The "Mourning Child": Divine and Mortal Absence in George Herbert's English and Classical Verse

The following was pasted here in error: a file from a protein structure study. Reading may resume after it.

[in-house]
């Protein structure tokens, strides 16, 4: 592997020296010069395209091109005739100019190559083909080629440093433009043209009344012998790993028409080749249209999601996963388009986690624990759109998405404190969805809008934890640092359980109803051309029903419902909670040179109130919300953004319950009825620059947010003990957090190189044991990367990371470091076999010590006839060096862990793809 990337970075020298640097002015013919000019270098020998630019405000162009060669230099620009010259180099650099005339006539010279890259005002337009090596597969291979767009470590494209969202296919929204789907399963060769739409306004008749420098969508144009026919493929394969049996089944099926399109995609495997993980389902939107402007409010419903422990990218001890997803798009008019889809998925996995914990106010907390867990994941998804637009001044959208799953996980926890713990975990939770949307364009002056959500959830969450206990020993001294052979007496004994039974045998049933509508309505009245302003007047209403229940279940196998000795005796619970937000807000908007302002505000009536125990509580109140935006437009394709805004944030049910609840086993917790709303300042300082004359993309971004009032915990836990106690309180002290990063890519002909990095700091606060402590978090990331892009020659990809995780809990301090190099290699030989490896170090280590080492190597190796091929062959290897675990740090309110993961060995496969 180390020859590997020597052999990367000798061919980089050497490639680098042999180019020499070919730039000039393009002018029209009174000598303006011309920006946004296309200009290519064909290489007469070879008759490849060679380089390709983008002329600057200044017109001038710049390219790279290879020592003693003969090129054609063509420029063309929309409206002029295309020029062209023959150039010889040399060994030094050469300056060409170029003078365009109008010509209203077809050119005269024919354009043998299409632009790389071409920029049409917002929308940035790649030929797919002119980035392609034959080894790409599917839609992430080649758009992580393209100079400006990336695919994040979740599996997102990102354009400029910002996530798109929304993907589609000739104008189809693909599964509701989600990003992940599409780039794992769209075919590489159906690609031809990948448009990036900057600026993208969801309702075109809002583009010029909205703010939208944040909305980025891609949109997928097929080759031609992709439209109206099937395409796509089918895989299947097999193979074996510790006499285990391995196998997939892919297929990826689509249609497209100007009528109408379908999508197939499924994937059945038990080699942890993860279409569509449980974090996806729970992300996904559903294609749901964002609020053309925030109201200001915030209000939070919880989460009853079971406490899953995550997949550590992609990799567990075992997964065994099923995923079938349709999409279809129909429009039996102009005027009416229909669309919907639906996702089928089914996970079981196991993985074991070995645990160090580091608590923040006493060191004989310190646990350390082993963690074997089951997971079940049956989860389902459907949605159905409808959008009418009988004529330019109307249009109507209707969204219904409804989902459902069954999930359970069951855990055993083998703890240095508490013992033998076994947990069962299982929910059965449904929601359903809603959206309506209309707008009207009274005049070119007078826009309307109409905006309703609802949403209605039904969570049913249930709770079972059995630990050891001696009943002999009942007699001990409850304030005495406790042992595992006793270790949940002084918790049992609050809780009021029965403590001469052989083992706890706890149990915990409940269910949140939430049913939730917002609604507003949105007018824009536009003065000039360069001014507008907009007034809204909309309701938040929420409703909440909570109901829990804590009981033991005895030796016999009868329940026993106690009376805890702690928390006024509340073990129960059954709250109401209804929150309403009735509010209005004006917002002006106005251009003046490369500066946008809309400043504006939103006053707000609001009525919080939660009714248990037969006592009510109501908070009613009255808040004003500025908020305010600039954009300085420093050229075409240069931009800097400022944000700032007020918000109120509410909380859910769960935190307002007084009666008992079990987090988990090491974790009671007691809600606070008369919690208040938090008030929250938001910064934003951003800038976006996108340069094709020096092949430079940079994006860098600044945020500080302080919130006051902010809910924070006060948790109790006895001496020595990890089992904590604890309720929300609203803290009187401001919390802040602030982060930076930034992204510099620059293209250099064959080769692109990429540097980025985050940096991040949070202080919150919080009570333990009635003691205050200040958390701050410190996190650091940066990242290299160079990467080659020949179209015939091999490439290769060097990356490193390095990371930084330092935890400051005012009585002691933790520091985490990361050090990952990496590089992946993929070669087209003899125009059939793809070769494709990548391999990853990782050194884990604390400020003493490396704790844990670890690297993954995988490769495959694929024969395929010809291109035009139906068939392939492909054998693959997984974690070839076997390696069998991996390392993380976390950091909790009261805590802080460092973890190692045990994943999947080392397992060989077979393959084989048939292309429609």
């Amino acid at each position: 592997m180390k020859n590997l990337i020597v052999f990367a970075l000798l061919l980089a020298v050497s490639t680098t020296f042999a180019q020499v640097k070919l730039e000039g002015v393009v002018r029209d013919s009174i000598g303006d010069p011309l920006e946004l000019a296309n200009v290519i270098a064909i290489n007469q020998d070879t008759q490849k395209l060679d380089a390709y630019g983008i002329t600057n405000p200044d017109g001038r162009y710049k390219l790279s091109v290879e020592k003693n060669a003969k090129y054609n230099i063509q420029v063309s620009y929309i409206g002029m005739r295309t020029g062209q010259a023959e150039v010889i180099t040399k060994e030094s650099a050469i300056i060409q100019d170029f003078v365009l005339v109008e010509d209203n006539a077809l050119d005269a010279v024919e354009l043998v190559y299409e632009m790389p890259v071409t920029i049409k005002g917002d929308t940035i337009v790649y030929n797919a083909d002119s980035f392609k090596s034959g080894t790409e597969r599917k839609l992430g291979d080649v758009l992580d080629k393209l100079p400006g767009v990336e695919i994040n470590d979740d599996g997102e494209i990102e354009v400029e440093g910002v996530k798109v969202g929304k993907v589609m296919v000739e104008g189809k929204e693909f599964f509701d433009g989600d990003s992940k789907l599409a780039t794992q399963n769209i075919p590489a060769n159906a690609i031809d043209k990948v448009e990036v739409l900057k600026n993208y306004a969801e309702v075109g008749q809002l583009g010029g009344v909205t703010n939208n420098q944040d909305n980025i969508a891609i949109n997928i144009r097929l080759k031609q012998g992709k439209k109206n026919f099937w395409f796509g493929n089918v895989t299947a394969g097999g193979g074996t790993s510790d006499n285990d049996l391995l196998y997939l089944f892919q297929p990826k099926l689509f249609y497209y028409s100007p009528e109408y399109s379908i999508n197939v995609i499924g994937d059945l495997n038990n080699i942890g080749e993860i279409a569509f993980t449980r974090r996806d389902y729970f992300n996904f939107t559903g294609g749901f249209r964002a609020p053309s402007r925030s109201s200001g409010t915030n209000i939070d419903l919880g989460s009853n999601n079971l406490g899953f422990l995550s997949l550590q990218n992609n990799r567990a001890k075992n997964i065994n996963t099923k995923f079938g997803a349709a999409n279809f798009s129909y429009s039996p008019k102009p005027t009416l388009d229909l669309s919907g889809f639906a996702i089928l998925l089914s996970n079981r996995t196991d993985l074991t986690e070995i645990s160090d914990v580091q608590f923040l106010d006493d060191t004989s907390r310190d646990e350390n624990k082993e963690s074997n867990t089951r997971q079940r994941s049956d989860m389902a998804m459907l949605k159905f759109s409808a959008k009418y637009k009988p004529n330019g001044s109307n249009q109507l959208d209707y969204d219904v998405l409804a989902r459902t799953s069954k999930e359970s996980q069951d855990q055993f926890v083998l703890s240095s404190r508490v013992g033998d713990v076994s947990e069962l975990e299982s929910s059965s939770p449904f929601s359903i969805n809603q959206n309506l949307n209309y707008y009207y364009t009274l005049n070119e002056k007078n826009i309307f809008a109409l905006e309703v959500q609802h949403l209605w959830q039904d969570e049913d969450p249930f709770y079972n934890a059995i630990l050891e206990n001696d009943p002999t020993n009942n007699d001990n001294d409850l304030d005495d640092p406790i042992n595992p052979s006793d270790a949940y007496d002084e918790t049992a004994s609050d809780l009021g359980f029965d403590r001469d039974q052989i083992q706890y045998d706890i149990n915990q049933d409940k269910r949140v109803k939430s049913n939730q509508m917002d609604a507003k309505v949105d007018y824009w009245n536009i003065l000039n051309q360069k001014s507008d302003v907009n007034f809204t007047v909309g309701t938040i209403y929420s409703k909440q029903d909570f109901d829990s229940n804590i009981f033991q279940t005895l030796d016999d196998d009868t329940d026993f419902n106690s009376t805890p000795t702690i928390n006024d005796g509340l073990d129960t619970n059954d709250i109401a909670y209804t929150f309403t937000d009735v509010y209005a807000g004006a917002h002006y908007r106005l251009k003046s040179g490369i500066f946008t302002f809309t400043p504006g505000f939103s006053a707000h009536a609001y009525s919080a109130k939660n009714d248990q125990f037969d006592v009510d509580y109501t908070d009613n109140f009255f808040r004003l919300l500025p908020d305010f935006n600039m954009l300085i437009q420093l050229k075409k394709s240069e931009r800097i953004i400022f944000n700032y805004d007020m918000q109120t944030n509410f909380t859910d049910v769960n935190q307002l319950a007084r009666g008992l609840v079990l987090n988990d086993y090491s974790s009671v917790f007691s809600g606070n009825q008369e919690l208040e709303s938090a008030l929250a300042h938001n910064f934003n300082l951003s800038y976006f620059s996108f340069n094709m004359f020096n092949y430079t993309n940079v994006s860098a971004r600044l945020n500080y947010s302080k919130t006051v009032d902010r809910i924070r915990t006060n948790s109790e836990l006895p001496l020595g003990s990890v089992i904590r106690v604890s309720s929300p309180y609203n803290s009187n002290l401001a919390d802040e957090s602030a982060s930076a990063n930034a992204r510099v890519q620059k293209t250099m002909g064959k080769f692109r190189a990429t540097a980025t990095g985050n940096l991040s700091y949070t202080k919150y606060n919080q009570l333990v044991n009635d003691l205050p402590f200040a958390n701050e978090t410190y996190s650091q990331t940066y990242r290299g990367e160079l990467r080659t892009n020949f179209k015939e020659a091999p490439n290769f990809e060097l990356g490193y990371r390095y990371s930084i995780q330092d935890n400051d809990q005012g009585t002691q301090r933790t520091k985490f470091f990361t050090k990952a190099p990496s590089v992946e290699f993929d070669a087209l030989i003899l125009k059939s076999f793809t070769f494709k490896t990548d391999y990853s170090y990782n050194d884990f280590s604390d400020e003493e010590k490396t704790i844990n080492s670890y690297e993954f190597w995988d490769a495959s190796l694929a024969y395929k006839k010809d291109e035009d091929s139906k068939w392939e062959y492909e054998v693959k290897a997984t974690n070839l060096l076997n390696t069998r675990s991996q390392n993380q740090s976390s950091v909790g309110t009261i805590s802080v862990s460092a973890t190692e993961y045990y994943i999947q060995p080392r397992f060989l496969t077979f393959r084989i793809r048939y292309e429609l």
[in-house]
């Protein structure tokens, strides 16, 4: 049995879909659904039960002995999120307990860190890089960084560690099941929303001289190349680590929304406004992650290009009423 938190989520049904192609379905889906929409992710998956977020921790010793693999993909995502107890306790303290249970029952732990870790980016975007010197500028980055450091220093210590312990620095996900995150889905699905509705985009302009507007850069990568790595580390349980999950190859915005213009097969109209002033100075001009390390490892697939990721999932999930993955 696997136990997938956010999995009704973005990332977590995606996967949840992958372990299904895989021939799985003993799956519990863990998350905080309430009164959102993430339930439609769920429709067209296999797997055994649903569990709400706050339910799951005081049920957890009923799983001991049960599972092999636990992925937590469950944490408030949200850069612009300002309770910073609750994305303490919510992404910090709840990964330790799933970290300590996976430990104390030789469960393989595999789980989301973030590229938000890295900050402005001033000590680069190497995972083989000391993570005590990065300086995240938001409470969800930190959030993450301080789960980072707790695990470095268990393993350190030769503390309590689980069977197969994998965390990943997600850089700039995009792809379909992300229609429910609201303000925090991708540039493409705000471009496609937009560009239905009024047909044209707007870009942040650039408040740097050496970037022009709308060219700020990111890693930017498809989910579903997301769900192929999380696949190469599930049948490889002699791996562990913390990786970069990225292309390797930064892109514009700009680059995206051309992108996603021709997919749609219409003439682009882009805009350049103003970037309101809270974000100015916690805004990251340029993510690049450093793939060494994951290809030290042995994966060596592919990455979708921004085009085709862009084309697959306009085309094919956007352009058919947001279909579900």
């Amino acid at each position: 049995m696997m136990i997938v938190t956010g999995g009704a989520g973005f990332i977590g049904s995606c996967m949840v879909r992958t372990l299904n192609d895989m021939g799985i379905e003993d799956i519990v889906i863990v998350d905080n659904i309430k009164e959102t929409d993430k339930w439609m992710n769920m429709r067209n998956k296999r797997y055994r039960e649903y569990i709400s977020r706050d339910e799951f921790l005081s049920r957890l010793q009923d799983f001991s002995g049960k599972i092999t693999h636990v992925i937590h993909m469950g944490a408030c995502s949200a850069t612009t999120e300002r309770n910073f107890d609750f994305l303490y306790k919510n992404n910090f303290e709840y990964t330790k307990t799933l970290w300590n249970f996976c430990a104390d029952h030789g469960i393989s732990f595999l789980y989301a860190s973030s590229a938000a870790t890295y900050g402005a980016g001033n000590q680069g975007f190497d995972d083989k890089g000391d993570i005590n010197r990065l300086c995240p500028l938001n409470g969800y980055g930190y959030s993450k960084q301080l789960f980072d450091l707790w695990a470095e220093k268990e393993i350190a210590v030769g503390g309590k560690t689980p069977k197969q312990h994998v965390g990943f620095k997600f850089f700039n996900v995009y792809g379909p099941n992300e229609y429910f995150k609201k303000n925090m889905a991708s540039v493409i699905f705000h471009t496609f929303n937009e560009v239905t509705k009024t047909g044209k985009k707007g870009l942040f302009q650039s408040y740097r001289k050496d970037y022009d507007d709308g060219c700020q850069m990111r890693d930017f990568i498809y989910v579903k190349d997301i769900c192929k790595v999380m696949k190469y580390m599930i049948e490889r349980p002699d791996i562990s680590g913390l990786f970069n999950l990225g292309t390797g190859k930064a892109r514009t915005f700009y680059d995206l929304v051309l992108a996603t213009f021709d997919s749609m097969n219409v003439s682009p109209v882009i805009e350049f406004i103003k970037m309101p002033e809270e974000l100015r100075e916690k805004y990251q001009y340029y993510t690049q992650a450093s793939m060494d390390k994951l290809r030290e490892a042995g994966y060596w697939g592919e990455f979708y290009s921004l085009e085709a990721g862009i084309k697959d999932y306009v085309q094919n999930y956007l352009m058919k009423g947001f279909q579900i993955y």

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The period of tumultuous religious reformation during which George Herbert lived demanded of people a strict adherence to the paradigmatic structures that prescribed the ways in which public displays of religious conviction were to be manifested. The freedom, indeed the necessity, to doubt is taken for granted by the modern reader, but for Herbert it was a matter of spiritual life and death. As country parson, he diligently labored to guide his parishioners, administer the sacraments, and exemplify the “right path.” This persona—reinforced by necessarily performative, faith-demonstrating actions—is continually destabilized by the experience of doubt, which leads Herbert to address his own persistent despair at the absence of God through poetry. His masterful use of the structural and thematic patterns of the Psalms in many of the poems of The Temple draws on the rich tradition of lament in contrast to the prescriptive, ideological agendas of the Book of Common Prayer and the Common Lectionary which privilege faith. The poems demonstrate an extensive knowledge of the epistemological foundations and history of both official Church doctrine and of medieval mystical thought and become a tool for exploring the paradoxes of human existence. His philosophical and rhetorical engagement with the Christological and ecclesiastical theology specific to Dionysian mysticism demonstrates the intensity of Herbert’s preoccupation with Divine absence and his near obsessive search for the ideal apophatic presence, that silent, knowing-unknowing that defines oneness with God. Nowhere are Herbert’s existential dilemmas more evident than in Memoriae Matris Sacrum, a sequence of poems written immediately following the death of his beloved mother, which reveals an inner life of the poet that his more controlled poetic voice of The Temple often conceals. These elegiac poems, written in Latin and Greek, show the poet as a “mourning child” and lay bare his most intimate fears about the constancy of his own faith and the uncertain terms of Christian death and resurrection embodied in the sacred ritual of the Eucharist. The poetic closure often ascribed to Herbert’s poems in fact disguises the nature of spiritual and psychological dilemmas which remain for Herbert persistent and unresolved.